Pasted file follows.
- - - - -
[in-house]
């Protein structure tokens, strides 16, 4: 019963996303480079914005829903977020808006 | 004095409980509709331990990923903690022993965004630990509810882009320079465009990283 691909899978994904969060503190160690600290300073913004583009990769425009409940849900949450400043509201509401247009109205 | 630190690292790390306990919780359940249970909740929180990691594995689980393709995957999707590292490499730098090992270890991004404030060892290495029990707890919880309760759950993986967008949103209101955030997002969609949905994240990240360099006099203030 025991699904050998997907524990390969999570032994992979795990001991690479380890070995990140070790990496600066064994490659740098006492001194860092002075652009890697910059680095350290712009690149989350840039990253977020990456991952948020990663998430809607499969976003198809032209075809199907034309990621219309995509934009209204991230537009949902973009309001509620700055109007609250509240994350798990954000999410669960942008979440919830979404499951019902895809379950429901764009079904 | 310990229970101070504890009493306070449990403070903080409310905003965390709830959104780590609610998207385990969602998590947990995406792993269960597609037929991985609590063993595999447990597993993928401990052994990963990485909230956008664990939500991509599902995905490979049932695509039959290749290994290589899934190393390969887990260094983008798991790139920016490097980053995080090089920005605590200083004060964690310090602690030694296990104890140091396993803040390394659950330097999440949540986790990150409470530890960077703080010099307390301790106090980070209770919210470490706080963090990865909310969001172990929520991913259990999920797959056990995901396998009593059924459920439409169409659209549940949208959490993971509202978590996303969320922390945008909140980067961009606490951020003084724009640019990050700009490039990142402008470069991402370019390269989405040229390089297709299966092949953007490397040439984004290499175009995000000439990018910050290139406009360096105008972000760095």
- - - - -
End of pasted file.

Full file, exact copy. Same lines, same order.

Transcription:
[in-house]
């Protein structure tokens, strides 16, 4: 019963996303480079914005829903977020808006 | 004095409980509709331990990923903690022993965004630990509810882009320079465009990283 691909899978994904969060503190160690600290300073913004583009990769425009409940849900949450400043509201509401247009109205 | 630190690292790390306990919780359940249970909740929180990691594995689980393709995957999707590292490499730098090992270890991004404030060892290495029990707890919880309760759950993986967008949103209101955030997002969609949905994240990240360099006099203030 025991699904050998997907524990390969999570032994992979795990001991690479380890070995990140070790990496600066064994490659740098006492001194860092002075652009890697910059680095350290712009690149989350840039990253977020990456991952948020990663998430809607499969976003198809032209075809199907034309990621219309995509934009209204991230537009949902973009309001509620700055109007609250509240994350798990954000999410669960942008979440919830979404499951019902895809379950429901764009079904 | 310990229970101070504890009493306070449990403070903080409310905003965390709830959104780590609610998207385990969602998590947990995406792993269960597609037929991985609590063993595999447990597993993928401990052994990963990485909230956008664990939500991509599902995905490979049932695509039959290749290994290589899934190393390969887990260094983008798991790139920016490097980053995080090089920005605590200083004060964690310090602690030694296990104890140091396993803040390394659950330097999440949540986790990150409470530890960077703080010099307390301790106090980070209770919210470490706080963090990865909310969001172990929520991913259990999920797959056990995901396998009593059924459920439409169409659209549940949208959490993971509202978590996303969320922390945008909140980067961009606490951020003084724009640019990050700009490039990142402008470069991402370019390269989405040229390089297709299966092949953007490397040439984004290499175009995000000439990018910050290139406009360096105008972000760095």